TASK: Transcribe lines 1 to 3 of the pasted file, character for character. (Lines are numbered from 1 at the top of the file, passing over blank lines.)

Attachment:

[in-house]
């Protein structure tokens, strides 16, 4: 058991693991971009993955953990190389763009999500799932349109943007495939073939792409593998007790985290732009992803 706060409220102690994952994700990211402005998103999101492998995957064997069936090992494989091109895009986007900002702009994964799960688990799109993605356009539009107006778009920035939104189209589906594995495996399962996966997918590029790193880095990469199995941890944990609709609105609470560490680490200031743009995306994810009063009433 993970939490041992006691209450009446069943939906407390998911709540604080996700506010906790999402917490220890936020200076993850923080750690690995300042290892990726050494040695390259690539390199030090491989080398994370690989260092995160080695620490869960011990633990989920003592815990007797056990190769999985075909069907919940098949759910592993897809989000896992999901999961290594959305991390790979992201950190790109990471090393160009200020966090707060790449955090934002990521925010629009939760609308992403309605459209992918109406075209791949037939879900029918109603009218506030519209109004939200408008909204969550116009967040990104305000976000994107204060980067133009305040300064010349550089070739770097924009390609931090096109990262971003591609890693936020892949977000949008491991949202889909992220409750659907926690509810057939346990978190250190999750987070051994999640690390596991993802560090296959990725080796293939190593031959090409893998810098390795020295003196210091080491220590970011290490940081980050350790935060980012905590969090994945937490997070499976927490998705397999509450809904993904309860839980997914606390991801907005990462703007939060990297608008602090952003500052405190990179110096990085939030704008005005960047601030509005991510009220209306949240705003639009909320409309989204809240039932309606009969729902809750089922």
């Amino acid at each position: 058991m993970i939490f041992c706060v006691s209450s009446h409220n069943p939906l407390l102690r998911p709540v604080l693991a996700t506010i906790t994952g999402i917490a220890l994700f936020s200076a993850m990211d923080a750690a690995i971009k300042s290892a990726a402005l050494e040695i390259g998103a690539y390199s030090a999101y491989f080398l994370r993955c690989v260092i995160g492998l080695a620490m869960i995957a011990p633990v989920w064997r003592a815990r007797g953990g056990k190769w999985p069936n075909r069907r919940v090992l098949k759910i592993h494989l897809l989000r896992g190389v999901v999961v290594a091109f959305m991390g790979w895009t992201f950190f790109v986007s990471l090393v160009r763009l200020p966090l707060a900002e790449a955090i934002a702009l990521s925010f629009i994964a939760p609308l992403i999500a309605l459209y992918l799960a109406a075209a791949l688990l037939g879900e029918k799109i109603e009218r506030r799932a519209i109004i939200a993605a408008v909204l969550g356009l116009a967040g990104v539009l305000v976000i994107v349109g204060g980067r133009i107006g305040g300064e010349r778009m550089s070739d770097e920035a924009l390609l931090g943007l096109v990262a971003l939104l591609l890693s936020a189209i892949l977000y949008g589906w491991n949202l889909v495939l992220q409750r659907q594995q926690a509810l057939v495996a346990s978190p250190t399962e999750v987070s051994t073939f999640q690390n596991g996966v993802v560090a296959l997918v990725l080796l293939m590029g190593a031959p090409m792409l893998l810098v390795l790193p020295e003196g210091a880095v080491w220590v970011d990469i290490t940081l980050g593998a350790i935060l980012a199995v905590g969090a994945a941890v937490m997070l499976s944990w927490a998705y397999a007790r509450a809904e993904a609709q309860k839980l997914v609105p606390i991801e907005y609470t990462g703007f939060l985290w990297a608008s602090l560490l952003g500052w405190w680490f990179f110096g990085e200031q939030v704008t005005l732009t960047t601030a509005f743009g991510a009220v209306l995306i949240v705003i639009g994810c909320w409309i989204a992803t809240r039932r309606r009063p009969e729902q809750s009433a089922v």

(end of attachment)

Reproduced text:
[in-house]
């Protein structure tokens, strides 16, 4: 058991693991971009993955953990190389763009999500799932349109943007495939073939792409593998007790985290732009992803 706060409220102690994952994700990211402005998103999101492998995957064997069936090992494989091109895009986007900002702009994964799960688990799109993605356009539009107006778009920035939104189209589906594995495996399962996966997918590029790193880095990469199995941890944990609709609105609470560490680490200031743009995306994810009063009433 993970939490041992006691209450009446069943939906407390998911709540604080996700506010906790999402917490220890936020200076993850923080750690690995300042290892990726050494040695390259690539390199030090491989080398994370690989260092995160080695620490869960011990633990989920003592815990007797056990190769999985075909069907919940098949759910592993897809989000896992999901999961290594959305991390790979992201950190790109990471090393160009200020966090707060790449955090934002990521925010629009939760609308992403309605459209992918109406075209791949037939879900029918109603009218506030519209109004939200408008909204969550116009967040990104305000976000994107204060980067133009305040300064010349550089070739770097924009390609931090096109990262971003591609890693936020892949977000949008491991949202889909992220409750659907926690509810057939346990978190250190999750987070051994999640690390596991993802560090296959990725080796293939190593031959090409893998810098390795020295003196210091080491220590970011290490940081980050350790935060980012905590969090994945937490997070499976927490998705397999509450809904993904309860839980997914606390991801907005990462703007939060990297608008602090952003500052405190990179110096990085939030704008005005960047601030509005991510009220209306949240705003639009909320409309989204809240039932309606009969729902809750089922």
């Amino acid at each position: 058991m993970i939490f041992c706060v006691s209450s009446h409220n069943p939906l407390l102690r998911p709540v604080l693991a996700t506010i906790t994952g999402i917490a220890l994700f936020s200076a993850m990211d923080a750690a690995i971009k300042s290892a990726a402005l050494e040695i390259g998103a690539y390199s030090a999101y491989f080398l994370r993955c690989v260092i995160g492998l080695a620490m869960i995957a011990p633990v989920w064997r003592a815990r007797g953990g056990k190769w999985p069936n075909r069907r919940v090992l098949k759910i592993h494989l897809l989000r896992g190389v999901v999961v290594a091109f959305m991390g790979w895009t992201f950190f790109v986007s990471l090393v160009r763009l200020p966090l707060a900002e790449a955090i934002a702009l990521s925010f629009i994964a939760p609308l992403i999500a309605l459209y992918l799960a109406a075209a791949l688990l037939g879900e029918k799109i109603e009218r506030r799932a519209i109004i939200a993605a408008v909204l969550g356009l116009a967040g990104v539009l305000v976000i994107v349109g204060g980067r133009i107006g305040g300064e010349r778009m550089s070739d770097e920035a924009l390609l931090g943007l096109v990262a971003l939104l591609l890693s936020a189209i892949l977000y949008g589906w491991n949202l889909v495939l992220q409750r659907q594995q926690a509810l057939v495996a346990s978190p250190t399962e999750v987070s051994t073939f999640q690390n596991g996966v993802v560090a296959l997918v990725l080796l293939m590029g190593a031959p090409m792409l893998l810098v390795l790193p020295e003196g210091a880095v080491w220590v970011d990469i290490t940081l980050g593998a350790i935060l980012a199995v905590g969090a994945a941890v937490m997070l499976s944990w927490a998705y397999a007790r509450a809904e993904a609709q309860k839980l997914v609105p606390i991801e907005y609470t990462g703007f939060l985290w990297a608008s602090l560490l952003g500052w405190w680490f990179f110096g990085e200031q939030v704008t005005l732009t960047t601030a509005f743009g991510a009220v209306l995306i949240v705003i639009g994810c909320w409309i989204a992803t809240r039932r309606r009063p009969e729902q809750s009433a089922v």